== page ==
Dev 2011-01-15 13:47:28 -0600 Report

Wow! a lot of people here seem to be really prepared. I think I can do only#5 #6 and #3. Giving insulin injection seems doable. I have done it for my grandfather long back when we had the glass syringes that we had to boil to give him insulin injections. I think it should be much easier with newer better injections.

I am good working under pressure so that is not the problem. But I don't know 'how to' for others. I always thought I should take a class in emergency first aid and CPR but haven't gotten around to actually do it.

Where are some of the places I can find courses like that free of cost in NYC? May be I should ask in the University health center if they have anything like that.

gorrilla 2011-01-15 12:14:19 -0600 Report

I know I'm gonna start a storm here, but I think I have your list covered. I've at least been thriugh two CPR classes/certifications, as well as a class on the portable defibrolator we have at to shop. Emergency first aid I've got fairly well covered from life experiences and some training. Injections, while I don't perform them now, I've done before. Heimlich was part of the first CPR class. 911 isn't a problem, BTDT. Temporary comfort I've covered as the first on the scene of a cou[le of car wrecks with serious injuries involved. And here comes the storm. I've assisted with mammalian birth. Not human, bovine. Raised on West Texas ranches, delivered foals, calves, lambs, puppies, kid goats. I can hear the howl now, THAT'S NOT THE SAME! Actually, it is. I was very nearly playing catcher with the birth of my last child, fortunately the doc got in there in time, and all I had to do was carry her across the room to the incubator/cleanup table. Same exact procedure, just slightly different anatomy and emotional connections. You have to learn to compartmentalize all that in the other experiences i mentioned earlier, but that actually helped in several situations before and after my daughters birth.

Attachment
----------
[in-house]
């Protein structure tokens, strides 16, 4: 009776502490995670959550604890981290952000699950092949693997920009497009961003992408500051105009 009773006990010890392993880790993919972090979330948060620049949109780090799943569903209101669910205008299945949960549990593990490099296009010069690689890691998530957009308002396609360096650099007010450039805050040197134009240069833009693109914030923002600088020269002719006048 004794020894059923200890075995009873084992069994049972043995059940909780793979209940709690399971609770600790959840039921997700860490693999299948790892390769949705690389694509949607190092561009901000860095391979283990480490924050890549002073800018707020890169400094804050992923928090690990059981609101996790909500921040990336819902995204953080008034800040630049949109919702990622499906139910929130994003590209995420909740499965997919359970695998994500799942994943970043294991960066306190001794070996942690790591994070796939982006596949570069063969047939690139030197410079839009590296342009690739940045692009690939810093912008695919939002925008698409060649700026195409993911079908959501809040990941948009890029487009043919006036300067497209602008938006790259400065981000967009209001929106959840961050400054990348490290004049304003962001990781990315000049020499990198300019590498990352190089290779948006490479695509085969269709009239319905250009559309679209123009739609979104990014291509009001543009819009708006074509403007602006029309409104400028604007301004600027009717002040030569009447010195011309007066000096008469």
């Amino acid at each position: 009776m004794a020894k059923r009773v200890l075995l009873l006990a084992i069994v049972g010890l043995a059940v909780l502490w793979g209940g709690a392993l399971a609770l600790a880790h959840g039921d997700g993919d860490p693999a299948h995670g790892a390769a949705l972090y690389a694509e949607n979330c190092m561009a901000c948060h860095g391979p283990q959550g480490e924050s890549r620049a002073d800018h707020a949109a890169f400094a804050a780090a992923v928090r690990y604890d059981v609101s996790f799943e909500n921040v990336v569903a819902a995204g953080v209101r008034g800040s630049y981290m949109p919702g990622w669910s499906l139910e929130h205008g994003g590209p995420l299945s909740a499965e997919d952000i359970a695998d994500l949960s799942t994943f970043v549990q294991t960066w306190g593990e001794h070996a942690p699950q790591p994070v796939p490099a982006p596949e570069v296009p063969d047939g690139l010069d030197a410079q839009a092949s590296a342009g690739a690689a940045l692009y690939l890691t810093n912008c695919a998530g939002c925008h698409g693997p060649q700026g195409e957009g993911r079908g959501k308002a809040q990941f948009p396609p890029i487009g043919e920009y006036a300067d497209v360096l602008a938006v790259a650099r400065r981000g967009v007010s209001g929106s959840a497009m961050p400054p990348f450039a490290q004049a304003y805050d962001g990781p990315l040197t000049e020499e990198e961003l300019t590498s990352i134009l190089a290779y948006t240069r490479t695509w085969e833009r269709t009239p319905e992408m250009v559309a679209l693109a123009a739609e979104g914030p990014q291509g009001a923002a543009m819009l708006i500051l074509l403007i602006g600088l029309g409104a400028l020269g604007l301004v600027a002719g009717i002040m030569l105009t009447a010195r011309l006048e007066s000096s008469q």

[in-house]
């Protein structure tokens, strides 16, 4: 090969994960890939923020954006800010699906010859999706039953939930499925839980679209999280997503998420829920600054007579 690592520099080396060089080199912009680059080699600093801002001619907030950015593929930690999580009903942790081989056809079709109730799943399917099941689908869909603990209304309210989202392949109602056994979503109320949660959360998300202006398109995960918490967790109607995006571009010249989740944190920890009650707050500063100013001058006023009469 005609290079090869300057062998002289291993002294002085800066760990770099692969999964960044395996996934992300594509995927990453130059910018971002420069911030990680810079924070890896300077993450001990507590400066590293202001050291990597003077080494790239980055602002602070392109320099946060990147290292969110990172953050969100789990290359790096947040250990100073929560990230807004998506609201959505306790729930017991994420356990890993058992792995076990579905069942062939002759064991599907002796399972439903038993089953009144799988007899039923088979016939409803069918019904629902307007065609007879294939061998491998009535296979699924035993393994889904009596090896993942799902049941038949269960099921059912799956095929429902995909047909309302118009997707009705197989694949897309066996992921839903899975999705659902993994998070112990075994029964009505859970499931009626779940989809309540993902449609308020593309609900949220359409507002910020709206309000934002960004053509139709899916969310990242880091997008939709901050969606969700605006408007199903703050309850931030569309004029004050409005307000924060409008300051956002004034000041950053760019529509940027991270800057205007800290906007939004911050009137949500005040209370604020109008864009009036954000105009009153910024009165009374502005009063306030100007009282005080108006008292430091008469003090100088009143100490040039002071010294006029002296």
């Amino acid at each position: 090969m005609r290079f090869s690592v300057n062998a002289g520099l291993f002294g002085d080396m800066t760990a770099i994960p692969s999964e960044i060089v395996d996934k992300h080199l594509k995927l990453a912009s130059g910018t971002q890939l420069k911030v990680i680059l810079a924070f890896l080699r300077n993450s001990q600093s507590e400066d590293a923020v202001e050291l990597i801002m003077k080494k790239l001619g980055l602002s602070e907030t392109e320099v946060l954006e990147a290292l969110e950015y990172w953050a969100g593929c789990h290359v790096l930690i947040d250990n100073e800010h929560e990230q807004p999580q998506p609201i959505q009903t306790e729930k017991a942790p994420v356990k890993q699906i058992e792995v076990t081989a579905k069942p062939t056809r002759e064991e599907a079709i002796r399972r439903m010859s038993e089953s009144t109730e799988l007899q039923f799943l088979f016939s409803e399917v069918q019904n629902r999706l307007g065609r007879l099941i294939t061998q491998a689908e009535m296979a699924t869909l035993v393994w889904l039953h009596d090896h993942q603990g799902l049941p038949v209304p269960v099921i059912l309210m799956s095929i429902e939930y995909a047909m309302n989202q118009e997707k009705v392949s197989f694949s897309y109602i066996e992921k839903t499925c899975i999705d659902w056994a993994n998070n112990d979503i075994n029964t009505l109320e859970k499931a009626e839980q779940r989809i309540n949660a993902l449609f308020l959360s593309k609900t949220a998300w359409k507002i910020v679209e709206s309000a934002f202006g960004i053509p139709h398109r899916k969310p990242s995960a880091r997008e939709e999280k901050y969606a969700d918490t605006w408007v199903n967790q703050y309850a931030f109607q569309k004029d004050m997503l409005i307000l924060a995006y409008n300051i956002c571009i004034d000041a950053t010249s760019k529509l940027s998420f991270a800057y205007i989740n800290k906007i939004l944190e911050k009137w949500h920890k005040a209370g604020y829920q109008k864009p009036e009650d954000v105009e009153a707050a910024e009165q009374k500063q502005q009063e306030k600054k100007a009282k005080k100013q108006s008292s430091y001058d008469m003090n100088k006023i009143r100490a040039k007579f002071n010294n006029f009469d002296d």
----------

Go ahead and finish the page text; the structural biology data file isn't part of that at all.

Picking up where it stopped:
Even the injections I mentioned before were part of my ameteur veterinary experience.
Now, complications? That is a far different story.Breach birth I've seen in livestock. Doing that to a human female I'm NOT ready for.

MewElla 2011-01-15 08:09:43 -0600 Report

Sad to say but I could probably do only two of the above. Makes me realize I need to get in gear and learn how to handle the other 5 items. Good point and thanks for bringing this to my attention.